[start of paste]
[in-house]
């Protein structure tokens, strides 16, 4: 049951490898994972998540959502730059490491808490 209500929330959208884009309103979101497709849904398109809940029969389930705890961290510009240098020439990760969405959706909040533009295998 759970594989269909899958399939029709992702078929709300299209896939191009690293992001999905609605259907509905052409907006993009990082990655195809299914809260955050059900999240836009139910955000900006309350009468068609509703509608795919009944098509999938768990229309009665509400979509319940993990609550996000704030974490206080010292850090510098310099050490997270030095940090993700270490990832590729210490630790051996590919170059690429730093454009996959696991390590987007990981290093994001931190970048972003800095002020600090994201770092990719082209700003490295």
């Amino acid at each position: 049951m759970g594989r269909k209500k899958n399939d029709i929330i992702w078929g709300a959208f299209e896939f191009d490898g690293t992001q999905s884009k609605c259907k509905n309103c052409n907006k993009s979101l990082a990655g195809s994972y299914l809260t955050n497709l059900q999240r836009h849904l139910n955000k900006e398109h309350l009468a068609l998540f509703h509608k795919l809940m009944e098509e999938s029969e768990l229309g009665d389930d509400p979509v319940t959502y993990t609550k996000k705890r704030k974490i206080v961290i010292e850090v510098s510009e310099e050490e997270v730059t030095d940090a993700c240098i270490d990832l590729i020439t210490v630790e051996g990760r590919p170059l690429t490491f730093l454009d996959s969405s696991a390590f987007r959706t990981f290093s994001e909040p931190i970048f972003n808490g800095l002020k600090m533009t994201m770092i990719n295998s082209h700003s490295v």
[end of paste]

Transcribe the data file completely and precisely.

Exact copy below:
[in-house]
């Protein structure tokens, strides 16, 4: 049951490898994972998540959502730059490491808490 209500929330959208884009309103979101497709849904398109809940029969389930705890961290510009240098020439990760969405959706909040533009295998 759970594989269909899958399939029709992702078929709300299209896939191009690293992001999905609605259907509905052409907006993009990082990655195809299914809260955050059900999240836009139910955000900006309350009468068609509703509608795919009944098509999938768990229309009665509400979509319940993990609550996000704030974490206080010292850090510098310099050490997270030095940090993700270490990832590729210490630790051996590919170059690429730093454009996959696991390590987007990981290093994001931190970048972003800095002020600090994201770092990719082209700003490295």
């Amino acid at each position: 049951m759970g594989r269909k209500k899958n399939d029709i929330i992702w078929g709300a959208f299209e896939f191009d490898g690293t992001q999905s884009k609605c259907k509905n309103c052409n907006k993009s979101l990082a990655g195809s994972y299914l809260t955050n497709l059900q999240r836009h849904l139910n955000k900006e398109h309350l009468a068609l998540f509703h509608k795919l809940m009944e098509e999938s029969e768990l229309g009665d389930d509400p979509v319940t959502y993990t609550k996000k705890r704030k974490i206080v961290i010292e850090v510098s510009e310099e050490e997270v730059t030095d940090a993700c240098i270490d990832l590729i020439t210490v630790e051996g990760r590919p170059l690429t490491f730093l454009d996959s969405s696991a390590f987007r959706t990981f290093s994001e909040p931190i970048f972003n808490g800095l002020k600090m533009t994201m770092i990719n295998s082209h700003s490295v």